In 2018, cyber attacks targeting employee data increased both in number and in sophistication. In response, employers need robust, multilayered security systems in place to guard against attacks and their repercussions.
It is no longer just an isolated problem, many would say it’s a pandemic. Organisations on a daily basis are finding themselves victims of various phishing schemes or attempts to extract sensitive data from their organisation.
These perpetrators are very, very determined. They have patience. They’re willing to keep trying again and again. And the sad thing is they’re becoming very successful at finding the weak points.
As cyber-criminals broaden their entry points into organisations, the scope of who may be considered culpable in the wake of a successful attack may widen too. Security is no longer solely I.T.’s problem because if there is a data breach, and if that data breach occurred in payroll, you’re going to be sitting in front of an officer answering tough questions.
Business owners also could face legal repercussions. In the coming years, there’s going to be more legislation geared towards protecting consumers and taxpayers against organisations that have poor security protocols in place.
What Can Employers Do?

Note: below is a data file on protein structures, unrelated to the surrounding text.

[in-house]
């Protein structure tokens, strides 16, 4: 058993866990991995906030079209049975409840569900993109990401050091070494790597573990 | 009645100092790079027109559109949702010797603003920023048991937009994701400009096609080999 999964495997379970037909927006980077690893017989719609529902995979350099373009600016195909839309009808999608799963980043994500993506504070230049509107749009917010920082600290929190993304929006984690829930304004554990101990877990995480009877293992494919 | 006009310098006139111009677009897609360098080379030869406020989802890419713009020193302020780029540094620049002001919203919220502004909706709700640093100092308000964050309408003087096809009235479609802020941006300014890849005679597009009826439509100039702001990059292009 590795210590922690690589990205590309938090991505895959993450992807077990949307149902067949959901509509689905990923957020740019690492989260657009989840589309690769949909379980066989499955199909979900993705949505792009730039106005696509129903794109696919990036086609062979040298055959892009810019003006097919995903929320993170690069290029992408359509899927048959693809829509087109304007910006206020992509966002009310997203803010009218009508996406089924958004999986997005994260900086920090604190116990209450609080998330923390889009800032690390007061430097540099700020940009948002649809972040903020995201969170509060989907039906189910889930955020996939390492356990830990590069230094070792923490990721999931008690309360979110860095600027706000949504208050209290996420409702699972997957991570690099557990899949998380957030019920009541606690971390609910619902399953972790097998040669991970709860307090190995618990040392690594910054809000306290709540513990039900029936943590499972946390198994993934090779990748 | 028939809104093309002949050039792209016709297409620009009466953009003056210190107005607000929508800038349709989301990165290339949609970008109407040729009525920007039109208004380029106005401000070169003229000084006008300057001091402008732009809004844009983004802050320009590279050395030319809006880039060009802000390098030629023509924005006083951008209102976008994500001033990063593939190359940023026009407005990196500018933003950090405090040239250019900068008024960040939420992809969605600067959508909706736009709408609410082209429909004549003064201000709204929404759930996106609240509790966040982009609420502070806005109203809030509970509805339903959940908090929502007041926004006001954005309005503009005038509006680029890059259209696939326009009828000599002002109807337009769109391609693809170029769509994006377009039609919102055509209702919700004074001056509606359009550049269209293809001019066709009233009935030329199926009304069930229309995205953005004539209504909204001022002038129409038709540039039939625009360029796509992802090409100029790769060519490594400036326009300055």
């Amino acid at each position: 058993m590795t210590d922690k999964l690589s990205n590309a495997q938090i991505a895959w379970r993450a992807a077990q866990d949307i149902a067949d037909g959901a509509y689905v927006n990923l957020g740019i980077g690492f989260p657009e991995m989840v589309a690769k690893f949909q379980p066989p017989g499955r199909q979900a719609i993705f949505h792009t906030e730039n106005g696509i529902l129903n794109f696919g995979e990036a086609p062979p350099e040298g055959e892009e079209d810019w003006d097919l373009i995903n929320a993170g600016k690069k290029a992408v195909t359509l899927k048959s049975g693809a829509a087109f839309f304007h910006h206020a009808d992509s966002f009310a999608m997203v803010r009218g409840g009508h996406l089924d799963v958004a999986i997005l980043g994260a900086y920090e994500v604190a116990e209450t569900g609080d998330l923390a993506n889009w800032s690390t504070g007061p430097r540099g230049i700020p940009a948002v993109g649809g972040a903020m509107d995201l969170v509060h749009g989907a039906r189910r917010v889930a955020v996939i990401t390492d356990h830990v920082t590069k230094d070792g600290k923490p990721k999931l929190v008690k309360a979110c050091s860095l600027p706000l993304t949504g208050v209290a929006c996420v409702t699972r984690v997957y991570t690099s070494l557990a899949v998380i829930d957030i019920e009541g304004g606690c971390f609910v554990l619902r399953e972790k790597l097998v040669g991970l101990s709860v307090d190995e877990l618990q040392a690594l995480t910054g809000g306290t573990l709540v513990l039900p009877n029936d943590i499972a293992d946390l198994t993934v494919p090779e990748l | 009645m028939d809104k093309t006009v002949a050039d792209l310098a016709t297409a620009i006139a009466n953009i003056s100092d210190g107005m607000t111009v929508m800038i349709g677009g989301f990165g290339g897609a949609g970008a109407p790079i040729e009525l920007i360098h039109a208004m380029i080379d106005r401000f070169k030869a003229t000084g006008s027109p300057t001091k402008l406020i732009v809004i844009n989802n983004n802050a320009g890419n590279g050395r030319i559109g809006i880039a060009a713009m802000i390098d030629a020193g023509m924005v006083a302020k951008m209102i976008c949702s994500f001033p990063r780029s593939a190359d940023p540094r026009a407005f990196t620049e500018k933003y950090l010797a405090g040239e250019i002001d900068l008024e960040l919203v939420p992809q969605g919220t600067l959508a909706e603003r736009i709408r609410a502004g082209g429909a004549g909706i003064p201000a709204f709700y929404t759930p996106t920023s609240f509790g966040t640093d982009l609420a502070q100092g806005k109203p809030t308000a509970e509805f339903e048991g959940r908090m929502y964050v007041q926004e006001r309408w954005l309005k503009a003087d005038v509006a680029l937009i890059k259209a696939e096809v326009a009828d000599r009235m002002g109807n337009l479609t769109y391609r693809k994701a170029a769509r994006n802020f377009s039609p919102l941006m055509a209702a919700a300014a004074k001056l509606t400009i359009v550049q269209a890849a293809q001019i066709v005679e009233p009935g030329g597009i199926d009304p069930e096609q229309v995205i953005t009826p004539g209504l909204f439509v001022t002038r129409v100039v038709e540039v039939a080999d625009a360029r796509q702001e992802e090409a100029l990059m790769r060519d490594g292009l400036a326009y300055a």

When determining protection against a cyber attack, employers should know it is a matter of when not if an attack will occur.
The objective is to deter the criminals. Make it hard. Make it frustrating. To some extent, make it not worth their while to keep trying to find a back door.
People are the weakest link when it comes to data security. To mitigate that risk, employers should have a written security protocol that is reviewed annually. Employees should receive annual training to ensure they remain compliant.
It’s A Multi-Pronged Defence
Additionally, employers should limit the number of personal devices that connect to the company’s network. An iPod, mobile phone, USB flash drive or camera could introduce a virus to the employer’s network.
An internal hotline that allows employees to report any suspicious activity they see may also be helpful. Thirty-eight per cent of targeted attacks in 2018 were caused by malicious actions of employees.
Employers should also research the vendors and third-party providers they hire.
When assessing risks, employers should ask about data storage, who may access it, how securely are stored and for how long.
Employers also should ensure that endpoint protection is used to its fullest capability. Cybersecurity monitoring services and insurance may be worth considering as a whole.
Programs like those are expensive but should be weighed against the cost of a potential breach. As a business owner, or even a university or a health care facility, what is the cost if you have a major data breach? For some organisations, it will shut you down. And the damage to your reputation may be worth more than any monetary figure.
Always better safe than sorry!
Aurion software is regularly audited, screened and tested for security holes. Our expert legal and security team work tirelessly to ensure the date entrusted within Aurion is totally safe. Looking for a payroll provider who puts security as its number one priority? You’ve found it.